Monday, October 14, 2013

The movie Gravity -- and how it relates to our own life-or-death struggles

This morning -- I am glad I decided to see the movie Gravity yesterday, and would want to see it get an Academy Award next time.

It's not just another industrial accident movie, full of action and adrenalin (though it has those aspects, for those who crave them).  The old movie 'Aliens' had that kind of nonstop adrenalin too, but a world-class psychiatrist would not really have much interest in that movie, except to analyze what kind of people would make or enjoy it. But this one.... even though it is all set in a very hard-core objective reality, it is really a deep psychological movie.

"OK," says Luda, who didn't see anything but the trailer," but the will to survive is a feeling common to people all over the world.  And there are lots of movies which talk about struggle for survival."
Yes, but this one gets deeper into it... to the point where it raises some interesting new thoughts to me about the kind of psychological resources we need to marshall, in order to stay alive.

And let's face it, the human species is very much in that kind of struggle for its very survival right now. At the moment I write, the US government is shut down and perilously close to a debt ceiling crisis... and losing the US or falling into a new great depression would be a lot like losing a queen in a game of chess, losing a crucial piece in humanity's larger struggle to survive. As I observe (and try to help) in this larger struggle for survival, I see every day how much we need to marshall our full psychological strength and will, in exactly the same way Sandra Bullock had to marshall them... with a level of depth and reality far greater than what you see in the gauzy fanstasies which lead so many of the Congressmen today to paths about as promising as those of drug addicts.

What are those inner resources, and how can we understand them scientifically?

Most of the movie is about struggle, consciousness and will (but love and spirit enter as well) in the face of very harsh and solid objective reality. At the end.. a frog provides a really noteworthy touch...
and a little later Sandra Bullock stands up in a scene where indeed a picture equates to a thousand words and ideas.  This morning, I started telling myself: "OK, my main job today is to stay in the right frame of mind for the video Skype talk I give in Beijing tonight. So I will try to hold onto the feeling in that scene... I am a kind of child of the earth, connected to the sun and the fresh breezes and the life of this world.. and if I create new emotional hooks in myself today, they will be positive things connected to the needs and growth of those folks I talk to today." Just for today.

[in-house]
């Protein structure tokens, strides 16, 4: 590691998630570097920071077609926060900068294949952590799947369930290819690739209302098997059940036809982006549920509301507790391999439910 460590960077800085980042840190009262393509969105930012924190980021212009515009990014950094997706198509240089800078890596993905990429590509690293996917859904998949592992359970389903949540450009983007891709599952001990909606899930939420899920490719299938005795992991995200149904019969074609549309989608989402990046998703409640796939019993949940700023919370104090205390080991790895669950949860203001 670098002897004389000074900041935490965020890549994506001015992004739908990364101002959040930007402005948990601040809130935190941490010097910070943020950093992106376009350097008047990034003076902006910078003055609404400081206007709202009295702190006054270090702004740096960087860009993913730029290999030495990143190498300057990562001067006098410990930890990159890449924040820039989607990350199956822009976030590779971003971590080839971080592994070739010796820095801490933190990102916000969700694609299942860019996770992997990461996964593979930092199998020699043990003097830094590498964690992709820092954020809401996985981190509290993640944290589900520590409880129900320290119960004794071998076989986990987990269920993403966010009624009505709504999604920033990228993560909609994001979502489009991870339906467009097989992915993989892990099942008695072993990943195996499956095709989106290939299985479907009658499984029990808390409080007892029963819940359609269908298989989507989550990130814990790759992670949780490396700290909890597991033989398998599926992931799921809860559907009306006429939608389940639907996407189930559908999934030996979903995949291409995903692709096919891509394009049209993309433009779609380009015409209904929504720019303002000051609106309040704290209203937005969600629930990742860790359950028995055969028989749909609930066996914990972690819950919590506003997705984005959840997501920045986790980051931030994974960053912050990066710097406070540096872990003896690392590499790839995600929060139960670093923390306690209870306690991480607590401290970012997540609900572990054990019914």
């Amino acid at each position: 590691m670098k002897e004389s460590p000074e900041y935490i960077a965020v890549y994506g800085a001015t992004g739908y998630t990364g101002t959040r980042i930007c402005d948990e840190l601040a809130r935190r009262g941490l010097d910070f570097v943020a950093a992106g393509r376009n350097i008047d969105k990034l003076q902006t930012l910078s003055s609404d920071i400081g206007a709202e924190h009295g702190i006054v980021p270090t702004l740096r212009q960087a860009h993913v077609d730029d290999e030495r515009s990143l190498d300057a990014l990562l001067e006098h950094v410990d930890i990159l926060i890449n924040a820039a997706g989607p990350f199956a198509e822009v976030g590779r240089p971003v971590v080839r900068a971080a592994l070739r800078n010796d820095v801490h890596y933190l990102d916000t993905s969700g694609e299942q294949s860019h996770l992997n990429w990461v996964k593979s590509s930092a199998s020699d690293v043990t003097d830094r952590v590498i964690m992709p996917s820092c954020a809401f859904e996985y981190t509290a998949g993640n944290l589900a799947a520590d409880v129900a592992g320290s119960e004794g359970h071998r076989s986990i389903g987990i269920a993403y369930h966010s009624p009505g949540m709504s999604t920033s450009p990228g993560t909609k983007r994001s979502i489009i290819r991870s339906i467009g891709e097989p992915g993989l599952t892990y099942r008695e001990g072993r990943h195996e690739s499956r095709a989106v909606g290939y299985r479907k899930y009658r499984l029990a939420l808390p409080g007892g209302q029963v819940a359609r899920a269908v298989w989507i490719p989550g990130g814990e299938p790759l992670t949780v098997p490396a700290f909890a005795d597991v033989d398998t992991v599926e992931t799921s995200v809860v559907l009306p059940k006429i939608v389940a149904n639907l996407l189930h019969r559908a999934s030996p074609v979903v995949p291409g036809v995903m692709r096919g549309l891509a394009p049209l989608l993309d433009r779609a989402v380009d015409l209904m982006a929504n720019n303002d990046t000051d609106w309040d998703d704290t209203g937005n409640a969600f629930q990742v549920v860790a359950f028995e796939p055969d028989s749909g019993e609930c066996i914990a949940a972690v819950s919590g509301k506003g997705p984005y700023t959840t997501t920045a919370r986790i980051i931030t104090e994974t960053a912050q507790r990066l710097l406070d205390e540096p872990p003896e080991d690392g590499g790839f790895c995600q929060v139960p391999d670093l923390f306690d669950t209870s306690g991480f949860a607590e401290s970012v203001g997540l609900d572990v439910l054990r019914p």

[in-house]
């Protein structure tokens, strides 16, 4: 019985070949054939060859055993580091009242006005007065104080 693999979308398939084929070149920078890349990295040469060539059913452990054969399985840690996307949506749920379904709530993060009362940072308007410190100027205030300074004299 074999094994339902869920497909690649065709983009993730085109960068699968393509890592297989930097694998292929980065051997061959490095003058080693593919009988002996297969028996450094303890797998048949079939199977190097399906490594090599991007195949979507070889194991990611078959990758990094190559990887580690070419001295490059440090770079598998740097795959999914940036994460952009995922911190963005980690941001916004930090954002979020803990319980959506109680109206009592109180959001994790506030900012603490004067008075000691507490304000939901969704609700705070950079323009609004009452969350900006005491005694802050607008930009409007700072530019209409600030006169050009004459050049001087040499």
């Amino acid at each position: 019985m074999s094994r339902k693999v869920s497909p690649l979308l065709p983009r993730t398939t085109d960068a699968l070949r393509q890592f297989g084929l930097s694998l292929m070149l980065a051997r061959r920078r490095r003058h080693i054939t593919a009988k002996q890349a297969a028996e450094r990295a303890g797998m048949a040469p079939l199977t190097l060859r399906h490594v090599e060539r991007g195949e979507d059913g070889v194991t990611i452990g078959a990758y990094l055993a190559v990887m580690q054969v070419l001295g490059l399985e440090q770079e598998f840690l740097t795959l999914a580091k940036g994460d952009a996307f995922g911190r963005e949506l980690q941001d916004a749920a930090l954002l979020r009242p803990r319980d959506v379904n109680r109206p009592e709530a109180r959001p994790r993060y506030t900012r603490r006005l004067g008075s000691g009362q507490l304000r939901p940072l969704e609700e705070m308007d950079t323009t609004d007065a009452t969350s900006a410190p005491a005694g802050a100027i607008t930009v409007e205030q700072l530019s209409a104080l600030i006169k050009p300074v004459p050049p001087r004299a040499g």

It reminds me a bit of the old concept of "resolutions." When I first read the discussion of that
concept in lower-level Rosicrucian literature long ago, the very mention of it struck me as somewhat alien. It reminded me of rural school teachers or mothers urging their little girl to repeat a hundred times "I will be a good girl today." But later, through life, I could see more and more how it fits in. Certainly we need a balance of our "inner to-do list" with the ones we write on paper.  

For example, in Gravity, some resolutions: "I will not let myself dissolve into a ball of jelly. I will survive.
I will make it." (Forgive me, but in describing it to Luda, I did mention Sophocles... a certain KIND of
powerful overt simplicity... but psychologically, it is more complex.)

Thinking about that this morning... I remembered a very advanced plenary talk on neuroscience in Montreal
a few years ago, where the guy basically said: "I have finally figured out the real functions of the two most advanced parts of the human brain, the leading edge of our consciousness. They are there to address the most difficult questions which the human brain is learning how to answer. One is -- where did I leave my car this time in the parking lot? The other is -- what was I trying to do anyway?" In my 2012 paper in Neural Networks, I discuss that further, and show the connection to a key new concept of "active memory."

So -- "resolutions" are basically a matter of making use of active memory (how we REALLY keep track
of our car in the parking lot) TO the issue of "what was I planning to do anyway?

Now tonight can I help the lead new intellectuals of China remember in future what THEY are trying to do? It's a bit scary, but not really scary like Gravity ... but it too is part of struggle for survival of humanity as a whole.


On a minor note... I can see some friends in NSS saying "Oh yes, it's a movie about orbital debris.
The problem isn't quite so acute as depicted here... but it is a chronic problem, and this should remind us not to forget it when we draw up lists of priorities and make strategic plans. Also, there is a struggle for more sustainable ways of living and working in space." Also true/

No comments:

Post a Comment